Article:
Law in the book, that's where Eisenstadt versus Baird arose when the Massachusetts law was on the book and they're like, okay, so married people might be able to avoid pregnancy. But unmarried people, absolutely not. So again, the court has a pushback against states' mandate. Their own moral codes around sex. - Looking at Eisenstadt, how did that change access to birth control? Like once that case came down, did we see, you know, people in all 50 states finding access? What did we see with the implementation of Eisenstadt v. Baird? - We have to keep in mind that these rights that the court would protect. And Griswold versus Connecticut and Eisenstadt versus Barrett, as well as Roe versus Wade, these were all negative rights, meaning that all they did was prevent the state from prescribing activity. What they did not do was...
Obligate the state to ensure that people had access to these things, whether it be contraceptives or abortion. That's a long way of saying if you're poor. These rights are meaningless, right? If you don't have access to a physician who will prescribe you the contraceptive, you know, these rights are meaningless. If you don't have transportation to get to the physician or to get to the pharmacy, these rights are meaningless. So these rights become incredibly meaningful, worth fighting for, for those with class privilege, and they become sort of that exist only in theory alone for those without the means to buy these, you know, goods in the market. Since that 1970s The 2022 Eisenstadt decision. Have there been any significant moments in the expansion of access to birth control? What are some other things we've seen through the years?
I mean, the thing that immediately comes to mind for me is the Affordable Care Act. That was huge in terms of expansion of access to birth control. With the ACA, you know, now health insurance companies were required to pick up some of these costs. They were no longer permitted to offload the costs on to individual folks, folks who might not have been able to. To afford it. And so the ACA is huge in my view in terms of expanded access to contraceptives. Back through time and looked at, you know, to the two major cases that gave us access to contraception. But I also... Want to talk about where we are now. And I think maybe for folks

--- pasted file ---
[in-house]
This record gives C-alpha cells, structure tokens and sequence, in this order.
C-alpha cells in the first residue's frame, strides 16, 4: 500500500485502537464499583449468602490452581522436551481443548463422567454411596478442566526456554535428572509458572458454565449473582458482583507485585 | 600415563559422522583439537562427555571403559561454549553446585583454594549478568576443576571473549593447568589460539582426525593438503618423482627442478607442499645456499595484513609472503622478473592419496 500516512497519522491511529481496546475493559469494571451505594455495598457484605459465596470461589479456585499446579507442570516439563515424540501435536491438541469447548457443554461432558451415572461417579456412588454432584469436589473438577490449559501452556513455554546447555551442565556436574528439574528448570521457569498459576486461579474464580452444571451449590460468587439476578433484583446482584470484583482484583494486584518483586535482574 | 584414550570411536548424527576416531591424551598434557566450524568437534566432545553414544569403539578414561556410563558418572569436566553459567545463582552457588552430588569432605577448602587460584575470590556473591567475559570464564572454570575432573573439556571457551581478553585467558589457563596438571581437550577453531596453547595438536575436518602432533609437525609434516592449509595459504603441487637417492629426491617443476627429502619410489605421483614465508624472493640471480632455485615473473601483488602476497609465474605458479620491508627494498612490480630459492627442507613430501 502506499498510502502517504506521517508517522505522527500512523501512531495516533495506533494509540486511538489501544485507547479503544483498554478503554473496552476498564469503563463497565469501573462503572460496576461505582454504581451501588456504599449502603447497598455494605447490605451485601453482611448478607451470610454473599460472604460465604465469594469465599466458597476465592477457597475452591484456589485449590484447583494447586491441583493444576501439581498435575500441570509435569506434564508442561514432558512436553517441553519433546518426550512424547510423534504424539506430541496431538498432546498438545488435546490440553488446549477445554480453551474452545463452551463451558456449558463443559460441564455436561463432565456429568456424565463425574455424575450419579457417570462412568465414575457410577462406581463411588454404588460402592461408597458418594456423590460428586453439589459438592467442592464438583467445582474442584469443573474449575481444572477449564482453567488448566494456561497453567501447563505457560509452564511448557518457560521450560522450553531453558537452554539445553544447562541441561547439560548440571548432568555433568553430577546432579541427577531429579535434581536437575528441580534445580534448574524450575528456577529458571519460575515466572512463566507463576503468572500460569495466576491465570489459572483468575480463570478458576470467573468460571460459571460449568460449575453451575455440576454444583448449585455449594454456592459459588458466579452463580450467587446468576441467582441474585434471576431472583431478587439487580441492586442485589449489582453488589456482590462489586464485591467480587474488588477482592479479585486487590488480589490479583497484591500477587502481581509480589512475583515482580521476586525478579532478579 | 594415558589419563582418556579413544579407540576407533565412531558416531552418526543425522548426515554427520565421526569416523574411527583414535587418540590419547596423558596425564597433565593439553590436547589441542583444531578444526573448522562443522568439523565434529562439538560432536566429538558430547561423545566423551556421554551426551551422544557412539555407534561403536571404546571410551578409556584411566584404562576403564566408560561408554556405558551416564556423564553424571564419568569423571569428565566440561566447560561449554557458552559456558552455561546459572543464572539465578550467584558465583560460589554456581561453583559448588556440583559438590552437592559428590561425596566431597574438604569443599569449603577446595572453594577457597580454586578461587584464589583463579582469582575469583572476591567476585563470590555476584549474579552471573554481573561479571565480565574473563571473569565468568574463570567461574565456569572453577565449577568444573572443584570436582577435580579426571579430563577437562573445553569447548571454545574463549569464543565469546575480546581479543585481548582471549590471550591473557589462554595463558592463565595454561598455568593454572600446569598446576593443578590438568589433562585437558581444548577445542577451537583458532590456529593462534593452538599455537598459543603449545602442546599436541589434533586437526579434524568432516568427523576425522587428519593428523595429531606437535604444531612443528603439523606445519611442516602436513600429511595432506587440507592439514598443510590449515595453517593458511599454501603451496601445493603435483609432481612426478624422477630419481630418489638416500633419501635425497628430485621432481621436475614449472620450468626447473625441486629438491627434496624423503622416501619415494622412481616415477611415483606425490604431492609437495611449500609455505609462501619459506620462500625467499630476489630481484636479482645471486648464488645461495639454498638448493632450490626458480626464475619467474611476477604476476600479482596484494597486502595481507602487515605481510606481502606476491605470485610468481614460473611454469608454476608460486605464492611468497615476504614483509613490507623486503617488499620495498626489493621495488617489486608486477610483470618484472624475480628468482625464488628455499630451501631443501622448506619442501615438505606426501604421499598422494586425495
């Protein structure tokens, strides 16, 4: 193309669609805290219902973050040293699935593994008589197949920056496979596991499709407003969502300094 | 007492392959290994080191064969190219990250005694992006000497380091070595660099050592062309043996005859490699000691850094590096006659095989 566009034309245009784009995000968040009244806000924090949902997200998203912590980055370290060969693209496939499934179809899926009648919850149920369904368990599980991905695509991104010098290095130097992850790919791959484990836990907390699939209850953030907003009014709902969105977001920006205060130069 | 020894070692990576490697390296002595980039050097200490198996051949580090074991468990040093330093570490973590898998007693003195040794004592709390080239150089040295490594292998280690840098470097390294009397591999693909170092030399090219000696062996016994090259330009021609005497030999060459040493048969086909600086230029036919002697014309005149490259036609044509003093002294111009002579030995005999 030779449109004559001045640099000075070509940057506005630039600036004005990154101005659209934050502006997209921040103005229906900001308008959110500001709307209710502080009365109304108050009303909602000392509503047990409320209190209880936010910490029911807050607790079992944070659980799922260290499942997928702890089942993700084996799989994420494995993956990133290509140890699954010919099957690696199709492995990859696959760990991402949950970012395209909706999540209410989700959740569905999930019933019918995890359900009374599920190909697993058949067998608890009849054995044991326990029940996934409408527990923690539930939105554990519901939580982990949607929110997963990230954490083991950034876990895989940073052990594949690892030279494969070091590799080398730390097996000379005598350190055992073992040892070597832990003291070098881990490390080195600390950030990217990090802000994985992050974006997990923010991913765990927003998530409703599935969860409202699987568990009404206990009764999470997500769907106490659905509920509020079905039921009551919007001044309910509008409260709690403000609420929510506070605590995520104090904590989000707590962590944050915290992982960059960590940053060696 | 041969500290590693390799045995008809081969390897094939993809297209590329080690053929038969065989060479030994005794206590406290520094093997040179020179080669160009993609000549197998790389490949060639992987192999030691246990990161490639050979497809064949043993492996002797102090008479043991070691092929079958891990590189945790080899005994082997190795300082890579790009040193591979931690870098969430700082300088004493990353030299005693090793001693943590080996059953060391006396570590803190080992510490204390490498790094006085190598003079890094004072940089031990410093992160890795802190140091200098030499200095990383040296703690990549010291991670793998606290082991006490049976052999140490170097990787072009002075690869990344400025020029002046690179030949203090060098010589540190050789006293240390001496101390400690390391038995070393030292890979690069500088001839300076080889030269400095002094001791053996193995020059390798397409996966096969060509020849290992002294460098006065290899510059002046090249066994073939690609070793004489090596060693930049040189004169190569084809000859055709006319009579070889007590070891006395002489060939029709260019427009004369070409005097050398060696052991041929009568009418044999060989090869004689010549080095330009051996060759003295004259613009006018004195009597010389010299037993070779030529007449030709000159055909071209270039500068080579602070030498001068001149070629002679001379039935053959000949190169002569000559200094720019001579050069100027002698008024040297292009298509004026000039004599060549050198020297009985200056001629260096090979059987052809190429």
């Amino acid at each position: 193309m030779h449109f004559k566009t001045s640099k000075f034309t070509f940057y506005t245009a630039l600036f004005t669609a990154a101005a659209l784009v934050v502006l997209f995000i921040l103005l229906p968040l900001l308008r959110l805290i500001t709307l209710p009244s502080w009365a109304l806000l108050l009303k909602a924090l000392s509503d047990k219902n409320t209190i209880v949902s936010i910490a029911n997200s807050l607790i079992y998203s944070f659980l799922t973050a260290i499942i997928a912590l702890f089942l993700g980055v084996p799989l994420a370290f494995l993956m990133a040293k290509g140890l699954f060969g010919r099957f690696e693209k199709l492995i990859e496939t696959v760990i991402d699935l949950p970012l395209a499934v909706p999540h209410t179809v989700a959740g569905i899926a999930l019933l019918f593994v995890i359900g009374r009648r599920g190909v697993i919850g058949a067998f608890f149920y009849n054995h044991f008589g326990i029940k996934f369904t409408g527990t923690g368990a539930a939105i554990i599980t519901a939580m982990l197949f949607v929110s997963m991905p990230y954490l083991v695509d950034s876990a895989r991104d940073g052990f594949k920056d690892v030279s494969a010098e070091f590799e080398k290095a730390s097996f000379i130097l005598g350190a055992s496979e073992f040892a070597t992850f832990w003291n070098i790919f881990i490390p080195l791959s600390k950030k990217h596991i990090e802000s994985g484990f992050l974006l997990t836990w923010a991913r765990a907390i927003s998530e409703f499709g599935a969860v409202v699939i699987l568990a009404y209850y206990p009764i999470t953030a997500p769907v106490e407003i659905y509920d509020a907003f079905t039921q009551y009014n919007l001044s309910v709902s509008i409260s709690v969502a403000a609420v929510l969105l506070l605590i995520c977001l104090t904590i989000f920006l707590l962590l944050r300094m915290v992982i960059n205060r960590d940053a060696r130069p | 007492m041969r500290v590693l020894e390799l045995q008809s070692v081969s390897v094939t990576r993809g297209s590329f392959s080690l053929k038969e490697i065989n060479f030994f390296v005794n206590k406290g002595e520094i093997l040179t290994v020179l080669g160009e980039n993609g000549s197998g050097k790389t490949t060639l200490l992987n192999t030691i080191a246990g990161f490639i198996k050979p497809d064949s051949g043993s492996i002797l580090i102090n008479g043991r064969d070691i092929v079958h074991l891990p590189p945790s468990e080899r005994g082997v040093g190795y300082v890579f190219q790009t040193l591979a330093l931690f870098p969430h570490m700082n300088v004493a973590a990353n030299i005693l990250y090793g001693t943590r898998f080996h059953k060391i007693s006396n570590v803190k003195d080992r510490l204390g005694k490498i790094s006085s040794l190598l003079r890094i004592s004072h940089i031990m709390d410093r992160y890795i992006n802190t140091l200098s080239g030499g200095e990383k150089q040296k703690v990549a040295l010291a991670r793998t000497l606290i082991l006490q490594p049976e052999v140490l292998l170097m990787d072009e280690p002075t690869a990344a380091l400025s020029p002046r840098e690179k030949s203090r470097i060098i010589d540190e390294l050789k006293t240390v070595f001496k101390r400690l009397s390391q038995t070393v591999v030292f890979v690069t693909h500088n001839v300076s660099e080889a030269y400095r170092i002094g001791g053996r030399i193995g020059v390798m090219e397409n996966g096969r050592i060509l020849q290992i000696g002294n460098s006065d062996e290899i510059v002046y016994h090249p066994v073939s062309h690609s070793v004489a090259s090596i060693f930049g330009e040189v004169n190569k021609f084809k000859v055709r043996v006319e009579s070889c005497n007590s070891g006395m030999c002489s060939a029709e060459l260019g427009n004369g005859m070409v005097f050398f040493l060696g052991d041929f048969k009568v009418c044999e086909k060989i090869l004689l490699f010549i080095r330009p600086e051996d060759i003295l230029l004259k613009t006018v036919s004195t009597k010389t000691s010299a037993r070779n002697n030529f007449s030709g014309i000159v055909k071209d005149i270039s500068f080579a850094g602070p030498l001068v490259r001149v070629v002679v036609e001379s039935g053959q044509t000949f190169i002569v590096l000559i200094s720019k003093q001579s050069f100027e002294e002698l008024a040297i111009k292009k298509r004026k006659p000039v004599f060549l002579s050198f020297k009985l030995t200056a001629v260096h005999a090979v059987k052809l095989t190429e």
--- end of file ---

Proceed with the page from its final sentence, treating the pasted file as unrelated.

weren't necessarily looking at this on a regular basis, the bipartisan support for over-the-counter birth control might be surprising. Why did it get bipartisan? Support? It's a complicated question. I think that we have to pay attention to the timing of this thing. I think most people are aware that Roe vs Wade was overturned last summer. To criminalize abortion, to do all that they can to make abortion inaccessible to as many people as possible. So it was a huge win for the Republican Party. It's been, you know, a major platform.
A major item on their platform for many decades. And so I think in terms of the Democrats, they needed to win and expanded access to. Contraceptives is definitely a win. The question then becomes, okay, so why weren't Republicans opposed? To it, right? Why was this bipartisan support? I think in terms of two things. One, Republicans have not, are not done with the abortion fight. The fight has moved to the States. Republicans are trying to pass abortion bans in states. They're trying to make abortion inaccessible. Oh, you threw abortion pills and the like. So there's still a lot of energy being spent on the abortion fight. Have energy to fight over-the-counter contraceptives right now. The other piece of it is the...